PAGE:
Reassuring increasingly fearful voters, while not alienating Muslim communities, will remain a balancing act for politicians in the years to come. However, this balancing act will only become more difficult in the coming years, if we also see a rise in violence by left-wing extremists in reaction to the rise of the right.

Lastly, an increased risk is posed by lone actors and home-grown terrorists who do not travel to conflict areas abroad. These commit attacks in nominal affiliation with terrorist groups in their countries of residence. There are those who, having been prevented from travelling to Syria or Iraq, subsequently choose to carry out an attack in their home country, as was the case for one of the perpetrators of the Charlie Hebdo attack in January 2015. Then there are those who never intended to travel, but were inspired by the foreign fighter phenomenon to carry out lone-actor attacks in their home country. Such attacks have been on the rise in recent months: the June 2016 nightclub shooting in Orlando, Florida, and two attacks in Würzburg and Ansbach, Germany the following month are believed to have been carried out by lone perpetrators.

Daesh has long encouraged such lone-actor attacks, with spokesperson Abu Mohammed Al-Adnani calling on supporters to carry out attacks in their home countries in May 2016.

Linking the Four Dimensions

Tackling these four interlinked threats requires systematic consideration of the law of unintended consequences – targeting one threat may have a negative impact on the others. For example, if policy aims to prevent people travelling to Syria and Iraq, for instance by revoking their passports, there is a risk that those people will prepare terrorist attacks as lone actors in their home country.

On the other hand, there is a serious risk that if people are allowed to travel to Syria and Iraq, they will contribute not only to violence there but also assist in the planning or preparation of terrorist attacks back home or in a third country.

And even if policymakers prioritise domestic over foreign security by allowing foreign fighters to leave, but not return, the threat may simply evolve as they move to third countries and organise themselves in places in which thorough surveillance is impossible. This issue of where Daesh fighters will go, as they are driven out of its strongholds is a growing concern.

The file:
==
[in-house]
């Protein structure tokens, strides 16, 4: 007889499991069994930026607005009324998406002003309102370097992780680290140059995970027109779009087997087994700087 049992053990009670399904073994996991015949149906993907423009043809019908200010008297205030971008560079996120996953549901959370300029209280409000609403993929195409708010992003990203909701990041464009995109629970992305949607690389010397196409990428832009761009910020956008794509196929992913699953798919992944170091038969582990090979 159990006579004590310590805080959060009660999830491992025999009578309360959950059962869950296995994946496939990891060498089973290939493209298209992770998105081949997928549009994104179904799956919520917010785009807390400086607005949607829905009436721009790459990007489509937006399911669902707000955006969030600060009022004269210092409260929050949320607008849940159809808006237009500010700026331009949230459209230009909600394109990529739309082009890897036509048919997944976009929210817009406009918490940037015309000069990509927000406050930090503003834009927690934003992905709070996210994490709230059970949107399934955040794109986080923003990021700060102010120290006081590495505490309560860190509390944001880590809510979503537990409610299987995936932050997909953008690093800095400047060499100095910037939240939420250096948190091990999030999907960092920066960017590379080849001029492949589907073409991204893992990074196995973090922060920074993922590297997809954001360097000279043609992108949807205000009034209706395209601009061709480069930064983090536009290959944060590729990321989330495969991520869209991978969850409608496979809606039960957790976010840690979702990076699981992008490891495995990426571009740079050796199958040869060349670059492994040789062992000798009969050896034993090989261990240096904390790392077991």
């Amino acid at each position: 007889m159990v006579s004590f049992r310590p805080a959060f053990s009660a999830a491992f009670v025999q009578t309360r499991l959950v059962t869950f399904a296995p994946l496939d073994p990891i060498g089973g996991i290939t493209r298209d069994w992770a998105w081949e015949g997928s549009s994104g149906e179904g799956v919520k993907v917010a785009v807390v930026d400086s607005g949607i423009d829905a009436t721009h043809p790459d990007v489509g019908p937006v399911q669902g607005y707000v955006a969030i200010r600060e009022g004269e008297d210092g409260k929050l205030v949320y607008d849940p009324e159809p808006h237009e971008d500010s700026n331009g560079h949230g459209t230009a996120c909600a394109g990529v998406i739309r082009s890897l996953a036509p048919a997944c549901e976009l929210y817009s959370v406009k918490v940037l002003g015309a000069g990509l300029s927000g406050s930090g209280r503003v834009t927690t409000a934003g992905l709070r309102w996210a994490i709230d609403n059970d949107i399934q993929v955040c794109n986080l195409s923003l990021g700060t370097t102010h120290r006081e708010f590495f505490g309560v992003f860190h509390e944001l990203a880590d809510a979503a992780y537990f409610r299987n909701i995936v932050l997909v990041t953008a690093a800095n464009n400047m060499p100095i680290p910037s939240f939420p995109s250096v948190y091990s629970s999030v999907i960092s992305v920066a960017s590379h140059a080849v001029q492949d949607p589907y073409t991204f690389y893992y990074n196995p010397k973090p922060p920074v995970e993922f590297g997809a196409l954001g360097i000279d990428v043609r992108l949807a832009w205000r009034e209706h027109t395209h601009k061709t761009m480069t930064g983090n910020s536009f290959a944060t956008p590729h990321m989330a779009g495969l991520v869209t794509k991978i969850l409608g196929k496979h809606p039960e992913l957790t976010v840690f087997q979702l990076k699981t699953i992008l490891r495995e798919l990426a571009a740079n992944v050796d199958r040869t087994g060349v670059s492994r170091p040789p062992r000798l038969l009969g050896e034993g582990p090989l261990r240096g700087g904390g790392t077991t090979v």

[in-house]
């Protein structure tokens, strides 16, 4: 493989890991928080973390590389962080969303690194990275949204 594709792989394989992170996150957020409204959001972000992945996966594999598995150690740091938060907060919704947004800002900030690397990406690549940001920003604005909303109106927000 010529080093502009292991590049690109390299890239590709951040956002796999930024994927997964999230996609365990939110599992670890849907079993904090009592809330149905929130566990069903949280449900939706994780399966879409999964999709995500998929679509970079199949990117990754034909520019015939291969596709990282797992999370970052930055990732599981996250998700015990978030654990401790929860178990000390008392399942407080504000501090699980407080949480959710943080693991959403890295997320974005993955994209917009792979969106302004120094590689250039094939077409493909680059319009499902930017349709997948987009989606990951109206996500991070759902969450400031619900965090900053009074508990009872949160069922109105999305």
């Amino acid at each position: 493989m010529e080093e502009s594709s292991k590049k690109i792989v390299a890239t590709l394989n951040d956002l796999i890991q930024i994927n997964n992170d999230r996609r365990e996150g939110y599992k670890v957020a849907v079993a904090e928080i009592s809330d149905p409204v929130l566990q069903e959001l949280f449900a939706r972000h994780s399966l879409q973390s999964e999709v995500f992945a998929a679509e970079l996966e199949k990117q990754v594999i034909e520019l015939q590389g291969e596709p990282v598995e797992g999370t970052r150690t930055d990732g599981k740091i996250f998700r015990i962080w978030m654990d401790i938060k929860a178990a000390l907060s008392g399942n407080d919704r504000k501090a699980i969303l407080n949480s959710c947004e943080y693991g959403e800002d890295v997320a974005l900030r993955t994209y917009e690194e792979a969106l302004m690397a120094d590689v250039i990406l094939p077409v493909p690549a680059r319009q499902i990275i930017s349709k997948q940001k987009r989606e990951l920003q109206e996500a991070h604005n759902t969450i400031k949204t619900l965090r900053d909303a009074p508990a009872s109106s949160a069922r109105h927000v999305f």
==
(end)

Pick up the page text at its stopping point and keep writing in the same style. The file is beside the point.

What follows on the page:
The only way to tackle the foreign fighter phenomenon is a comprehensive approach that addresses all dimensions of the threat, while focusing on its most salient aspects. Thus, a priority on rehabilitating returned foreign fighters needs to go hand-in-hand with emphasis on security-centric measures, such as the surveillance of homegrown networks and sympathisers, to prevent both travel abroad and attacks at home. Security cooperation with third states, as well as improved border control mechanisms beyond the EU, are essential in monitoring and counteracting the displacement of foreign fighters. Lastly, and perhaps the most difficult dimension, is the potential inherent in the foreign fighter phenomenon to divide the West’s increasingly multiethnic societies.

Refraining from grand security policy gestures to appease conservative voters requires true leadership in the face of upcoming elections and populist parties on the rise. Nevertheless, sober judgment of which policy measures do, in fact, address the foreign fighter phenomenon in a comprehensive manner is the only way to be effective in countering it.

Dr Alastair Reed
Acting Director of the International Centre for Counter-Terrorism – The Hague.

Johanna Pohl
Programme Assistant at the International Centre for Counter-Terrorism – The Hague.

Banner image: Floral tributes outside the Bataclan Theatre in memory of the victims of the November 2015 Paris attacks. The alleged mastermind behind the attacks, Abdelhamid Abaaoud, fought with Daesh in Syria before returning to Europe. Courtesy of Adam Davy, PA Archive/PA Images.